Friday, January 17, 2014
Wiggins excels against top competition
By Ryan Feldman
Andrew Wiggins entered the season as the No. 1 recruit in college basketball and projected as the No. 1 pick in the upcoming NBA Draft.
There’s been some talk about Wiggins falling short of his lofty expectations thus far. Some draft experts believe Duke’s Jabari Parker may have surpassed Wiggins as the projected No. 1 pick.
But Wiggins reminded scouts of his potential on Saturday, when he scored 13 straight Kansas points in the second half of the Jayhawks’ win against Kansas State. On Monday, he posted a career-high 19 rebounds to go along with 17 points in a win at Iowa State.
Despite his inconsistencies, Wiggins has played his best against his toughest competition.
Against ranked teams this season –- Duke, Florida, San Diego State, Kansas State and Iowa State –- Wiggins is averaging 20.2 points and 9.6 rebounds per game.
Against unranked opponents, he’s averaging 13.8 points and 4.7 rebounds per game. Wiggins has been more efficient and is shooting better from inside the arc and 3-point range against ranked opponents.
Comparing the top three freshmen (based on 2013 ESPN 100 rankings) -- Wiggins, Parker and Julius Randle –- Wiggins is the most efficient offensively against ranked opponents.
Why hasn’t Wiggins taken over games as often as Parker and Randle?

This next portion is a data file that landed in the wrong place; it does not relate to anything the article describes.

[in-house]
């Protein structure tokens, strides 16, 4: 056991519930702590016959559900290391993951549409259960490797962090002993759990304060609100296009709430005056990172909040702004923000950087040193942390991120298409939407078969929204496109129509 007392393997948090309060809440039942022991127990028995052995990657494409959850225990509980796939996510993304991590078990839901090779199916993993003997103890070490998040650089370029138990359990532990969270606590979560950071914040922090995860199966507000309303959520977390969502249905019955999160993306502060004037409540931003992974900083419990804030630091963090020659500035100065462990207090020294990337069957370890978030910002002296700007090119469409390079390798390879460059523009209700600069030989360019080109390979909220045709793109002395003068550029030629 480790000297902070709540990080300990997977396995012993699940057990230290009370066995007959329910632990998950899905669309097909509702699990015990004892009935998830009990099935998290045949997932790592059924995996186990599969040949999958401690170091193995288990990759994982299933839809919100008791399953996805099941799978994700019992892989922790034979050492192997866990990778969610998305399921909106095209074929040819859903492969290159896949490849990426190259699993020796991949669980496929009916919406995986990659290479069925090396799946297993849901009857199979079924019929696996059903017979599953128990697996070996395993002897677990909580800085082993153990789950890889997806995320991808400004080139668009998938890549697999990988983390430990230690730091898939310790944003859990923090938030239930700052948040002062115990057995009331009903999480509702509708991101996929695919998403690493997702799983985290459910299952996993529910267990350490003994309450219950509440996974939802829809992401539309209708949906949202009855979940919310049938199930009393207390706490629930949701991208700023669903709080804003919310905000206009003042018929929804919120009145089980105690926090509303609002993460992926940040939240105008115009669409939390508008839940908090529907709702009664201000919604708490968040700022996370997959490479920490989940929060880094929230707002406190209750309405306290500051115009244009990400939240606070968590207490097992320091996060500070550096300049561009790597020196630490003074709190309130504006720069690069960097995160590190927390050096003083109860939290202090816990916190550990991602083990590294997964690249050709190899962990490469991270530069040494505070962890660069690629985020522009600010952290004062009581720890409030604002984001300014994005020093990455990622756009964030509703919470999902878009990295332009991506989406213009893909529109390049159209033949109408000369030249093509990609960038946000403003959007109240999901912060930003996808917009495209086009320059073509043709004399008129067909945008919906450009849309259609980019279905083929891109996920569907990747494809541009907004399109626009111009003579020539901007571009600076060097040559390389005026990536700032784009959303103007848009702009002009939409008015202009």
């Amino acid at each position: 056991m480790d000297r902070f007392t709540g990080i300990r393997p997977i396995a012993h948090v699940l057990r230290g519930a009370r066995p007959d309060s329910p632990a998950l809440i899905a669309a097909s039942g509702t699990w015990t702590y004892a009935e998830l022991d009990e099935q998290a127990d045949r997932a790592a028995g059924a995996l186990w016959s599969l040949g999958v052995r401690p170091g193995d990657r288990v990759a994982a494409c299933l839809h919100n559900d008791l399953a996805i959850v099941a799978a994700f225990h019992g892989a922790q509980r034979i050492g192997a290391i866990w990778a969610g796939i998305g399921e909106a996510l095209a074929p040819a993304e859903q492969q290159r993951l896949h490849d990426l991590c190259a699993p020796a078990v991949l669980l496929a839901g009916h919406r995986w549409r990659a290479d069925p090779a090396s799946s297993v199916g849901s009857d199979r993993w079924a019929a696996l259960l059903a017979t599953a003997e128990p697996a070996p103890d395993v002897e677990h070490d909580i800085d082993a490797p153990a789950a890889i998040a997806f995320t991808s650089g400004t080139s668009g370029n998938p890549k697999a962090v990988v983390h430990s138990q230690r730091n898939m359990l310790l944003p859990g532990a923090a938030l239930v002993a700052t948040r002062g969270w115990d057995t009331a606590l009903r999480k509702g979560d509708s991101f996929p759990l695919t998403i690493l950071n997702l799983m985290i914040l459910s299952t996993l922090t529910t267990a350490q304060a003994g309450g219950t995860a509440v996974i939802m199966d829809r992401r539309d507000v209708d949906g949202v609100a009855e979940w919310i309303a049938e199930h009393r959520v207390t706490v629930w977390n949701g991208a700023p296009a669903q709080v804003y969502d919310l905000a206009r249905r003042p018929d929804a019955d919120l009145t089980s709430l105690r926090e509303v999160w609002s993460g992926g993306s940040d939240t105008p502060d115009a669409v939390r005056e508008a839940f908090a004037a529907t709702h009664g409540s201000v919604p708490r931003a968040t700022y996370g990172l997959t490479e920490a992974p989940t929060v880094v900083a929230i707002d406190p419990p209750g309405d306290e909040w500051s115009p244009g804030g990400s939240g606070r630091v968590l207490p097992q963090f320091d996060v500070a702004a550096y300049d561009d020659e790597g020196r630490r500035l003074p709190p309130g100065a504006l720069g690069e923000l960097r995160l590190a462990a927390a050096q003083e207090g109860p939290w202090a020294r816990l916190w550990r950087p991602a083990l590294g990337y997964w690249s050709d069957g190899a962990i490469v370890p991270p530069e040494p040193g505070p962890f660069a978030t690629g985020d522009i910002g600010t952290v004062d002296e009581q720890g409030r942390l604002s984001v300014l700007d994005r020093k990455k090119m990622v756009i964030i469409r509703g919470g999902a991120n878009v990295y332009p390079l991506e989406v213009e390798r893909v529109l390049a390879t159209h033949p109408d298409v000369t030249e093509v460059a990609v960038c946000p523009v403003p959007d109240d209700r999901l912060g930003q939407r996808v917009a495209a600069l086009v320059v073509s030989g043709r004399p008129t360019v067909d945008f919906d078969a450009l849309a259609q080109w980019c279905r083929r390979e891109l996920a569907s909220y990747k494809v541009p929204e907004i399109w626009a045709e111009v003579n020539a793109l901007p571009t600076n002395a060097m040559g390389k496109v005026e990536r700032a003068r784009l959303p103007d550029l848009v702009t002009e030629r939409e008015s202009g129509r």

Wiggins has not been featured in the Kansas offense the way the other freshmen have. Most of his offensive production has come within the flow of the offense.
Combining isolations, post-ups and plays in which he is the pick-and-roll ball-handler, Wiggins is averaging about two fewer 1-on-1 plays per game than both Parker and Randle. Wiggins has been more efficient than Randle on those plays despite Randle averaging nearly two-and-a-half more 1-on-1 plays per game.
Where Wiggins really has the edge over Parker and Randle –- and over almost any player -– is in transition.
Wiggins ranks eighth in the country in transition points per play (1.45) among players with at least 45 such plays this season.
While Wiggins may have a long way to go before becoming the next LeBron James, the numbers show he still might be the best prospect in this freshman class.